Consumers spend more than expected but confidence index slips

WASHINGTON — Consumers opened their wallets more than expected in December even though their incomes failed to grow, but their confidence slipped in January amid concerns about whether the recent upturn in economic momentum can be sustained.

Spending rose 0.4% in December after an upwardly revised 0.6% increase the previous month, the Commerce Department reported Friday. Economists had projected only a 0.2% rise for December.


Consumers spent more even though personal income was flat in December, a worrisome sign for future activity. Economists had expected incomes to grow 0.2%, the same as they did in November.

December was the weakest month for income growth since October, when there was a decline of 0.1%.

"The consumer has a lot of spending momentum and is off to a good start for 2014," said Chris Rupkey, chief economist at Bank of Tokyo-Mitsubishi in New York.

Consumer spending helped boost economic growth in the final three months of last year, the Commerce Department said this week. Spending increased 3.3% in the quarter, the fastest pace in three years.

But the recent stock market downturn could squelch spending because people won't feel as wealthy with the value of their investments and retirement funds declining, Rupkey said.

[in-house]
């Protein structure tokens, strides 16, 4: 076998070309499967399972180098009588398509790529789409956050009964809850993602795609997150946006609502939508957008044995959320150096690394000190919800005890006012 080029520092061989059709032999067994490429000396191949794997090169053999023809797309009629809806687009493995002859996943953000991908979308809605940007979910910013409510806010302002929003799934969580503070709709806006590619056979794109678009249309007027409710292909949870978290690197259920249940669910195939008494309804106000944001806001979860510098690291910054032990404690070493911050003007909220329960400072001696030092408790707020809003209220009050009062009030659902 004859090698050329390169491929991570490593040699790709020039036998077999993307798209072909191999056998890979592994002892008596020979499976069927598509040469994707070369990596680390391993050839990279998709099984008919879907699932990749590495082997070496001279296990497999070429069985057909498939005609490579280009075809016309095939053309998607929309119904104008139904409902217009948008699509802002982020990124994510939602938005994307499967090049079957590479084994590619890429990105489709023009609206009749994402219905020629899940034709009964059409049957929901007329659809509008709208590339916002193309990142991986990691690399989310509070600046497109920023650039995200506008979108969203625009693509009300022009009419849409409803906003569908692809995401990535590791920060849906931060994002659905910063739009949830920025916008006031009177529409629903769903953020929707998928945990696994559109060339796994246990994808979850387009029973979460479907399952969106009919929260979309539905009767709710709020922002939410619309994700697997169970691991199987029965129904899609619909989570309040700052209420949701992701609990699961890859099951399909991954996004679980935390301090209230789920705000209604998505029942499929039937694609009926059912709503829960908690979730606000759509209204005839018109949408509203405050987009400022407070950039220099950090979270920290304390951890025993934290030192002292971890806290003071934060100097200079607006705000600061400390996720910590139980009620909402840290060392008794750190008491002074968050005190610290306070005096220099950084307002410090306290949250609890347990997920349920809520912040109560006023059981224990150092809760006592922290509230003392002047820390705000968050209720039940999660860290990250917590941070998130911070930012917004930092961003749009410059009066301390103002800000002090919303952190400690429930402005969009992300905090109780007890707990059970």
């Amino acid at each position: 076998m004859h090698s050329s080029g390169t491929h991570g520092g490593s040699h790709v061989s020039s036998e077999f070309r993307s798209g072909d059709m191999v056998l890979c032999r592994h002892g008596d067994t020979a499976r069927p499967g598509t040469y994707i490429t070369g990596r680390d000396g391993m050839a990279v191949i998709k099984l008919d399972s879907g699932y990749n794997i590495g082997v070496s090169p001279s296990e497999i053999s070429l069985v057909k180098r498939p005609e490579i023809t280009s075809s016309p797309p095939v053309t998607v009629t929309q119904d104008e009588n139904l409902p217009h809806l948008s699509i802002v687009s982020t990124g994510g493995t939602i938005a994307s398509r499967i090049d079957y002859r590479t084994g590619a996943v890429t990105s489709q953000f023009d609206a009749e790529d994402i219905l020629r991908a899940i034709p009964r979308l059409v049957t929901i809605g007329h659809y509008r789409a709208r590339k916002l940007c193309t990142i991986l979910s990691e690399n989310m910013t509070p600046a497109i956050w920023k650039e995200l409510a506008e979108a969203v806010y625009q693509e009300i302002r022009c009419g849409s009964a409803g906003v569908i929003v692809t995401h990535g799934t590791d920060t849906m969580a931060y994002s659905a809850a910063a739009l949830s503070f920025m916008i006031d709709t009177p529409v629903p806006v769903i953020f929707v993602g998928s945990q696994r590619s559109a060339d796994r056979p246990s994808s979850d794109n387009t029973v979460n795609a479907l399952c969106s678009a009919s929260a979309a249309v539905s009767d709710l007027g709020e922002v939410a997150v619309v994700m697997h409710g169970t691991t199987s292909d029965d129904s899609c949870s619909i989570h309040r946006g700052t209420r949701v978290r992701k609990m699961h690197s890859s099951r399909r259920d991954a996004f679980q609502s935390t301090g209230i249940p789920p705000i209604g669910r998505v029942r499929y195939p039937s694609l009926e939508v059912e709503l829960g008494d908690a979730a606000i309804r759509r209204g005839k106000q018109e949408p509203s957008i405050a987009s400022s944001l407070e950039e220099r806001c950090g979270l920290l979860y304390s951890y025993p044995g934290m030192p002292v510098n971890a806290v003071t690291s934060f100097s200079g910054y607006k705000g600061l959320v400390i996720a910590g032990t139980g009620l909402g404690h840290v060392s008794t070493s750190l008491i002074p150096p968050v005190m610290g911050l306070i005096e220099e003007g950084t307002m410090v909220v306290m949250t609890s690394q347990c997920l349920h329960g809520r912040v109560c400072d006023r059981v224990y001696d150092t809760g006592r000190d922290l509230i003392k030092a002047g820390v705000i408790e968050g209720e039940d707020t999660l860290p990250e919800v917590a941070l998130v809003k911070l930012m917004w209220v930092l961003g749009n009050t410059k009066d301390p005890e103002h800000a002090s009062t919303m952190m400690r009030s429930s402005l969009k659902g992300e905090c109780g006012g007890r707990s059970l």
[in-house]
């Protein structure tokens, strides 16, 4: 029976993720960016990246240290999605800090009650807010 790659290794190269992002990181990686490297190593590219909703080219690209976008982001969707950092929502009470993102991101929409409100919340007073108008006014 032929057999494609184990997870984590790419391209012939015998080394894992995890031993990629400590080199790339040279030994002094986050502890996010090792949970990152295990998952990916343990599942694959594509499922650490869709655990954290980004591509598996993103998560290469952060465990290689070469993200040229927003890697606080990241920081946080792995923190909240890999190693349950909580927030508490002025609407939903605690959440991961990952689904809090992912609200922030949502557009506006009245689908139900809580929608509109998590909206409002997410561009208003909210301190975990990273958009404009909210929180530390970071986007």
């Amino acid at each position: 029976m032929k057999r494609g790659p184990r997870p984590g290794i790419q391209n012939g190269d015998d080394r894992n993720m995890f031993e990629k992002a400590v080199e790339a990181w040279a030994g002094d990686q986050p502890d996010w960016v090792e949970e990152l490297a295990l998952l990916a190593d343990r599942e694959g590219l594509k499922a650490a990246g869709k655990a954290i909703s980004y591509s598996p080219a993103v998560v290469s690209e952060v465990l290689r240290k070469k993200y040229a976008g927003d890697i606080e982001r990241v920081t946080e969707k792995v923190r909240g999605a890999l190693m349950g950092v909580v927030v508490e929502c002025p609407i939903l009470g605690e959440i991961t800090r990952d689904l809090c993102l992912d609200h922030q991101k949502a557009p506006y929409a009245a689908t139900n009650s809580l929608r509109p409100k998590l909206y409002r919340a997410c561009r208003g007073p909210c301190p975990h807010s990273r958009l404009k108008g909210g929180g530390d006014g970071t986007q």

In a sign that spending already could be off more than expected, consumer confidence slipped in January, the University of Michigan and Thomson Reuters said Friday.

Their consumer sentiment index dropped to 81.2 from 82.5 in December.

The January figure was well above the 73.8 level recorded for the same month last year, and confidence was slightly improved from the preliminary January number.

Although consumers gave their recent financial progress the best rating in six months, they were not as optimistic about the direction of the economy.

"Despite the recent economic gains, consumers' outlook for their finances as well as the national economy over the longer term have remained more resistant to improvement than in past recoveries," said Richard Curtin, chief economist for the monthly University of Michigan/Reuters survey.

"Optimism about long-term job and income prospects are essential for maintaining high levels of economic motivation," he said. "Too few consumers have regained that optimism."

Consumer confidence could take an additional hit in the coming months.

The unusually cold weather in much of the country caused home heating bills to rise, a strain for lower-income families, Curtin warned. And stock market declines, combined with slower gains in home values, will affect higher earners.

Increased spending in December, combined with flat incomes, led Americans to save less. The savings rate was 3.9%, down from 4.3% in November, and hit its lowest level since January 2013.


Still, inflation remained well in check. The so-called core rate over the previous year increased 1.2% in December, up slightly from the previous month but below the Federal Reserve's target of 2%.